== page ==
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An Interview with Deryn Pittar, author of A Taste of Gold

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Today I’m thrilled to be hosting Deryn Pittar, author of the YA novella A Taste of Gold

Welcome, Deryn! Tell us more about your book—take us beyond the official “book blurb”.

This novella is the tale of a journey of discovery for twin brothers. Each has a special talent. Jason can hear gems sing and his brother Levi can taste precious minerals when near them. These abilities lead the young men into an adventure of a lifetime when their prospecting holiday in New Zealand, turns into more than a search for gold in deserted mines. They find two hidden caches of gems and hand these into the police. At one police station they meet a pretty reporter Abby Hennessy and in their absence she publishes the story of their finds.

The thieves, once alerted, want to use these talents for their own nefarious means.  Add to this mix two Taniwha (pronounced Tanny-far) beasts from Maori mythology. The twins befriend the first on finding his lair and the Taniwha’s gift leads Jason to call for help to escape from the criminals’ clutches.  This is an adventure for teenagers, to delight their imagination and encourage them to read.

Excellent! I’m all about encouraging teenagers to read 🙂


Give us more info about your main characters—who are they?

These eighteen year old brothers and their talents have grown in my imagination for a couple of years. They have developed from another series I wrote of futuristic romances that involved genetically altered people.

Jason is short and dark-haired. He is confident and communicates well. His ability to hear precious gems sing means he can recognize them by their song, and their quality by the pureness of their singing. They are capable of giving him great pleasure and their songs call to him. As cut gems love the light he can hear when they are distressed and this drives him to rescue them. He is studying gemology at University and hope to create jewelry once qualified.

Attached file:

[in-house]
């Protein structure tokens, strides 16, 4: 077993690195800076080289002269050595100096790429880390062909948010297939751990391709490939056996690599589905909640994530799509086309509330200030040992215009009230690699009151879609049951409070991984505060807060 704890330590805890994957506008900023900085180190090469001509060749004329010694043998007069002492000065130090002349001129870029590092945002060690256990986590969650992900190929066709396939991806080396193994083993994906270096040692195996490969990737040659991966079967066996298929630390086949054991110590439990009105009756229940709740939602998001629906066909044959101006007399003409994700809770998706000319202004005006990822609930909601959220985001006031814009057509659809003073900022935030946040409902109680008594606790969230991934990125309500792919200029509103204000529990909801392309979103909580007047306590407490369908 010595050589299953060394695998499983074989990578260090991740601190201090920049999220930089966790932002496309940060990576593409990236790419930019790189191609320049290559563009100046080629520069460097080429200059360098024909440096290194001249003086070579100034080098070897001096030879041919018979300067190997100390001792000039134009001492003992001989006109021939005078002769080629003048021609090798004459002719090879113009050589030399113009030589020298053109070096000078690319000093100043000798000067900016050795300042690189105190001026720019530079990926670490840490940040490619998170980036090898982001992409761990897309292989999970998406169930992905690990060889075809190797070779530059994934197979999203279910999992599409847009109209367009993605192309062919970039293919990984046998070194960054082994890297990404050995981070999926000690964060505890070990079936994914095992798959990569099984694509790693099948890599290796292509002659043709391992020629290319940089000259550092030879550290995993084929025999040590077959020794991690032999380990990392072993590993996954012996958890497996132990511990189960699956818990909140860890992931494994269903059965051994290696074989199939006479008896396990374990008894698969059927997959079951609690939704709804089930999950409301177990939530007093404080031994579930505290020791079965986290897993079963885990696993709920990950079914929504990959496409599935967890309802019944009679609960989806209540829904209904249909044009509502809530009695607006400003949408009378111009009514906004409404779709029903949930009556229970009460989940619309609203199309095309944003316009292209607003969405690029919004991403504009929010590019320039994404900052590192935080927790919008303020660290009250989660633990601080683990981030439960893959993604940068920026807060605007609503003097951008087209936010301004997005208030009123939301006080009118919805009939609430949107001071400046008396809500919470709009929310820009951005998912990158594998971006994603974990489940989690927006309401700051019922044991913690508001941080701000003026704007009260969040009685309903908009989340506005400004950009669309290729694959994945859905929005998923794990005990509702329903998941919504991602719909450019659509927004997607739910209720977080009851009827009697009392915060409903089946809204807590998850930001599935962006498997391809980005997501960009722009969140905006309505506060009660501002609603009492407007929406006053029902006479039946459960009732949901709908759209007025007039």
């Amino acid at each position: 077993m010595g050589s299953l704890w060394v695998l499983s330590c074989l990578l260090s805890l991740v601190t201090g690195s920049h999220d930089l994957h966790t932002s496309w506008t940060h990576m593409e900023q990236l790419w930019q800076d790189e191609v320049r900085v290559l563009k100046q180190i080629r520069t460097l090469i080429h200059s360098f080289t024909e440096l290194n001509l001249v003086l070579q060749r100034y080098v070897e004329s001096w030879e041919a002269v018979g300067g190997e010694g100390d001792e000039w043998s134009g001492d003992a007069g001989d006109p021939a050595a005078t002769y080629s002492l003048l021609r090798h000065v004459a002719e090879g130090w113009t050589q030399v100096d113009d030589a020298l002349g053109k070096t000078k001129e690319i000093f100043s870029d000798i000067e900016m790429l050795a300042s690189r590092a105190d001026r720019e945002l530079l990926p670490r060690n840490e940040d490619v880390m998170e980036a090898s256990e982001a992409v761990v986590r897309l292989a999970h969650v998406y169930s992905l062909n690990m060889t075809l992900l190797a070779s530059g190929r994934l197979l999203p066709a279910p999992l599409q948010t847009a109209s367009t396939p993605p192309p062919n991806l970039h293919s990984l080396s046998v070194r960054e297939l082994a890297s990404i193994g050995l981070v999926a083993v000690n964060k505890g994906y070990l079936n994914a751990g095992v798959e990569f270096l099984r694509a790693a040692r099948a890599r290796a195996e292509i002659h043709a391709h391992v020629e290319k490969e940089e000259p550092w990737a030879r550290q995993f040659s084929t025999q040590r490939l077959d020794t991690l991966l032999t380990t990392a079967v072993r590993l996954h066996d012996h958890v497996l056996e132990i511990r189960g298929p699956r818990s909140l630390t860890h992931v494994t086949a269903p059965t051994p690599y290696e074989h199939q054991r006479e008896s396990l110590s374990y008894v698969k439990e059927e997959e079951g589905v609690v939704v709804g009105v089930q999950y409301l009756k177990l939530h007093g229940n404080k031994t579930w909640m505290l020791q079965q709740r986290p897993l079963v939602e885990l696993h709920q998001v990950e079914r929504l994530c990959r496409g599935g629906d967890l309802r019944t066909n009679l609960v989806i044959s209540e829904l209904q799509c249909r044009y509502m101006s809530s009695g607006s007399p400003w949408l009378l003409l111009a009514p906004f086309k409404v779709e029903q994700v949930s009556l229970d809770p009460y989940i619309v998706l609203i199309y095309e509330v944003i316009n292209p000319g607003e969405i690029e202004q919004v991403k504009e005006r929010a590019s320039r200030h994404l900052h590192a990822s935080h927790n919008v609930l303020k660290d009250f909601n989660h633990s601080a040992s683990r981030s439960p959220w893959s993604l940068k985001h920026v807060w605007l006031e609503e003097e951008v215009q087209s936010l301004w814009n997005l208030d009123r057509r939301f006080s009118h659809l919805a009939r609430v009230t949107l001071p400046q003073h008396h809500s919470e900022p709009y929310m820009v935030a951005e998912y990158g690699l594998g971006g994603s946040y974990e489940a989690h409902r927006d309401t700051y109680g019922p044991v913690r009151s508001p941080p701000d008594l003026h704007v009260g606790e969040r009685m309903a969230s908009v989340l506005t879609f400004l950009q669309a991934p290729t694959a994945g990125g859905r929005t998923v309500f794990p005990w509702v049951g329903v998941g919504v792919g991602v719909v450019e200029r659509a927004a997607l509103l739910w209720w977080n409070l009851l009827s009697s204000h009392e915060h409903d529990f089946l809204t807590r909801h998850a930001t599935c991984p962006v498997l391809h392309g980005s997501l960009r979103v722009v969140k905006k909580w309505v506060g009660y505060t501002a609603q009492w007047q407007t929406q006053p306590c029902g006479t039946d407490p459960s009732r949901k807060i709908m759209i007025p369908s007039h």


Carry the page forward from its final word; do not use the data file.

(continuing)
His twin Levi is tall and blond, hesitant, unsure of himself around girls. Not only can he taste gold but he can recognize the taste of silver and copper and is learning what other precious metals taste like. It is his talent to taste gold that has them travelling around the old gold mining areas of the Coromandel and Bay of Plenty. He is studying geology at University.

They can communicate telepathically, which they do frequently. However, Levi alone can talk mentally to their mother from wherever they happen to be. In this story their mother is still in Australia.

They sound like quite a pair!


What scene in your book was the most fun to write, and why?

There isn’t just one scene in my book that was the best fun to write, there were several. I like to write scenes with lots of action and by having the twins meet a Taniwha I was able to let my imagination have free reign. Taniwha are creatures of the waterways, and once I’d created one I began imagining them all around the country. Maori legends are full of Taniwha. We even had a national state highway diverted around the designated locality of one! I loved writing about them. They are strong, brave and make the earth shake when they chase each other up and down the underground rivers. And you think earthquakes are caused by the ground shifting? No – it’s the Taniwha playing. They are wondrous magical beasts and I hope my readers enjoy them.